With only a few days before Halloween, you may be wondering what to binge this Halloween. The Curious Creations of Christine McConnell on Netflix is a wicked and mischievous delight. It's difficult to describe Ms. McConnell but I will start with stark raving mad genius. As a baker, seamstress, and stylist she creates delectable desserts that are beautiful and defiantly dark. Her six-episode show on Netflix is equally whimsical, funny, dark, and yes, even informative.

You may never attempt any of these projects but it is entertaining to see them brought to life. The show dabbles somewhat into the process along with some tips and tricks but never really fully reveals a whole project from beginning to end. I appreciated that this magician didn't give away all her tricks and she fully understands the motto: always leave them wanting more. In this case, you can pick up a copy of her book, Deceptive Desserts and follow her on social media (Instagram).

Craft and cooking shows can be a little dry so to keep things lively, her cast mates include a glib Egyptian mummy cat, a burly werewolf, and a reanimated racoon named Rose. Their petulant interactions along with Christine's deadpan humor is hilarious, and she even offers them sage advice like this:

    Christine: What have I told you about arson? 
    Rose: Never leave evidence.

Despite the obvious trappings, this is definitely not a kiddie show. Also surprising is an interesting through-line involving a gentleman caller, problematic neighbors, and of course, family drama. The last episode is set on Halloween, so make sure to make it all the way through the end. I have been a very big fan of Christine McConnell for years, she inspired my monster house display this year, and I cannot wait to see what she does next!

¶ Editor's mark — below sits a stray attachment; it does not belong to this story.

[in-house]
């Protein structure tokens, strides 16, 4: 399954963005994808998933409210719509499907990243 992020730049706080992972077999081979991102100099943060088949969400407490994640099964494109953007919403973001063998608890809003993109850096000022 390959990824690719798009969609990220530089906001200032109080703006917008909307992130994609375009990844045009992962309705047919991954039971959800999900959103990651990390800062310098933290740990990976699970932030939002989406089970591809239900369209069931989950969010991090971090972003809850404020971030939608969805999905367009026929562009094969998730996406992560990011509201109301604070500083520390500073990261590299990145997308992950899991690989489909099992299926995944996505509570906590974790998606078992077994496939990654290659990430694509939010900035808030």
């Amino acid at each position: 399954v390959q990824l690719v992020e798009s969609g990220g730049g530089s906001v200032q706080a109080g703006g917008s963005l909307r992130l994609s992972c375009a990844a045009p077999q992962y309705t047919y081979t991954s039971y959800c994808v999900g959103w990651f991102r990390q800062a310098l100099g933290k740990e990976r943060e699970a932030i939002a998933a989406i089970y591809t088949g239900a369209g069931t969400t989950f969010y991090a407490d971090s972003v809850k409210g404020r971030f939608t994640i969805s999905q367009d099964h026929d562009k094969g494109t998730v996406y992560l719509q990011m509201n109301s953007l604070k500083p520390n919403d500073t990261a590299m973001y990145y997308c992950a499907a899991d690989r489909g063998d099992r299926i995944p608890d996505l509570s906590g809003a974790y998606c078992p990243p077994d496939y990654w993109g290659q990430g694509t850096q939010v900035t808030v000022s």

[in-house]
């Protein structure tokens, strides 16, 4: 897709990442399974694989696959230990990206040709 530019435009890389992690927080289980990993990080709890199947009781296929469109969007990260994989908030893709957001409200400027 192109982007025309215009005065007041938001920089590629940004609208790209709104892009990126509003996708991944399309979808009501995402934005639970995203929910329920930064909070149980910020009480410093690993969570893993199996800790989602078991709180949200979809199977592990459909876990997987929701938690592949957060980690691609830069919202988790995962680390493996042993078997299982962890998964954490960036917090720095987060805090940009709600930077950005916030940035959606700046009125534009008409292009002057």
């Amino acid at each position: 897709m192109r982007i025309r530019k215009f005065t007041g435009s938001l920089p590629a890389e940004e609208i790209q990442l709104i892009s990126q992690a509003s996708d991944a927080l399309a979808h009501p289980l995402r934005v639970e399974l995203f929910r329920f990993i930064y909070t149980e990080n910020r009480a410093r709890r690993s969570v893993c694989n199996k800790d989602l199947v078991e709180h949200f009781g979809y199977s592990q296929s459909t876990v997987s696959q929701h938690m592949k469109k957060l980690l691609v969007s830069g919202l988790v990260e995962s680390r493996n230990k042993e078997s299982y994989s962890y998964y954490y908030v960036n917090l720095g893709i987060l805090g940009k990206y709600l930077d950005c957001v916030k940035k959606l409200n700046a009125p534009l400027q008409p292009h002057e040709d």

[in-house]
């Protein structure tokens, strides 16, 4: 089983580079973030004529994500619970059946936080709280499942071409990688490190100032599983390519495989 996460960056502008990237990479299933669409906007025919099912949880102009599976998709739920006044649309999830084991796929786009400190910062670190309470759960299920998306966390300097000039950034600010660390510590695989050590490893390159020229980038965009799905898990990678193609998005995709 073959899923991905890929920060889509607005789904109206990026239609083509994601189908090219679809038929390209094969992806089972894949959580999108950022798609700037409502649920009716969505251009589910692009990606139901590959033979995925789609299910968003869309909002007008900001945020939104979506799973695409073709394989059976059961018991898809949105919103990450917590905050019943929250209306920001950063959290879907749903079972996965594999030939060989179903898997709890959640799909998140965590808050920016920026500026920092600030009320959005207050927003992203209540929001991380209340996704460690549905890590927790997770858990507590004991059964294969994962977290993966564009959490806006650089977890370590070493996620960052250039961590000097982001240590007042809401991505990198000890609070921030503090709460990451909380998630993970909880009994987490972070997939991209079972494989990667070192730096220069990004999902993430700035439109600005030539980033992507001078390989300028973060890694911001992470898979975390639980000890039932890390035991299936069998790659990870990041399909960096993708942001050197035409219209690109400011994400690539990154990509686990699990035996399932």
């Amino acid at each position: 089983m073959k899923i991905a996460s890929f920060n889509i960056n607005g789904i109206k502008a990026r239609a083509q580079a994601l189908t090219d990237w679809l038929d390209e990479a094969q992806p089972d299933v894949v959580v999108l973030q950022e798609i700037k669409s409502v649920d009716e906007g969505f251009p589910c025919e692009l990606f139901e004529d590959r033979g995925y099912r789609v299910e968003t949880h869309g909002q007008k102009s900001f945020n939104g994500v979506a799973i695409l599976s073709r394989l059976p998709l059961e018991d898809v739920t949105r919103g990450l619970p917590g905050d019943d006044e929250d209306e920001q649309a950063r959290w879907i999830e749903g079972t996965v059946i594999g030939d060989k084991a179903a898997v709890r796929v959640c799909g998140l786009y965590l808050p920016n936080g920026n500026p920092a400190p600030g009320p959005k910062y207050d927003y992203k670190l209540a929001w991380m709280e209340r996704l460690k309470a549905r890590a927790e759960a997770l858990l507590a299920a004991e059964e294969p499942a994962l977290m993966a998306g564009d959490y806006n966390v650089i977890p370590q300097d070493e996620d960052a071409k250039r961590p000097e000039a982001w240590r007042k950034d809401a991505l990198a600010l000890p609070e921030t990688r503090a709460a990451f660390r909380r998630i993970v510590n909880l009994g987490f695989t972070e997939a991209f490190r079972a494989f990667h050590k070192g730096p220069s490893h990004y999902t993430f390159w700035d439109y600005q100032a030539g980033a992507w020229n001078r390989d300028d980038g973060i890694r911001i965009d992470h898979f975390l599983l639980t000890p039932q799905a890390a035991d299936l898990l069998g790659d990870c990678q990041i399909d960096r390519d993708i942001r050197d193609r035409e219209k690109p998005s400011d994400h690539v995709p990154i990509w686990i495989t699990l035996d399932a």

Saturday, October 27, 2018

A Burger Guaranteed to Give You Nightmares (or Regret)!

As marketing goes, this is brilliant. Burger King introduced a Halloween-themed burger called the Nightmare King which you can wash down with a Scary Black Cherry slushy. They conducted a 10-day study (a super Syentyfic TM study with controls and stuff, whatever) with 100 participants and they concluded the unnatural combination of chicken, beef and pork increased nightmares by 3.5 times. Maybe it was the icky green bun, the gross raw onions, or eating right before sleeping that did the trick. You can pick up these treats through November 1 but if your memory fails you, the HA1loween Whopper from a few years left a horrible aftermath in its wake. Beware!



Wednesday, October 24, 2018

Encyclopedia of HORROR

Why do love to be scared? We can't help it, really. It's an inarguable fact that people enjoy being frightened, and then realizing it's all going to be okay. That's the power of horror, even when things don't work out in the end. Sometimes because of it, in fact. With Halloween coming up, Centennial Media wanted to explore what scares us, and why. Thus, the , which takes a deep dive into all things scary, sometimes dating back thousands of years to early cave drawings. Vampires, wolf creatures, mummies, zombies and reanimated monsters, aliens, creatures, and creeps, as well as the more human kinds of monsters, with names like Voorhees, Kruger, and Myers. We even take a look at the current world of horror, how it has changed, and how a modern horror movie could win a prize as prestigious as an Academy Award for Best Original Screenplay. Any fan of horror will want to immerse themselves in this extensive look at one of pop culture's most popular genres. Available now at Walmart, Barnes & Noble, all major supermarkets (Kroger, Publix, Safeway, Shoprite, Ahold etc.), and all major drugstore chains.











Editor's Note: I'm a sucker for those seasonal newsstand magazines that jump out at you at the supermarket check out lane. This one is especially visually awesome and well-edited with colorful layouts, great articles, and really interesting infographics. Take a look at the timeline of terror (above) to see a specific monster as portrayed in movies across the years. I sort of wish this was an actual coffee table book in hardcover!

Tuesday, October 23, 2018

A Killer Podcast about "Halloween"

Loved the new HALLOWEEN movie? Take a deep dive into the legacy of John Carpenter, Jamie Lee Curtis, Debra Hill and more with HALLOWEEN UNMASKED podcast. Amongst the riches to be heard are fascinating interviews with the cast and crew, and surprising perspectives on who/what Michael Meyers was with a psychologist who studies real serial killers.

It's terror-rific!

https://art19.com/shows/halloween-unmasked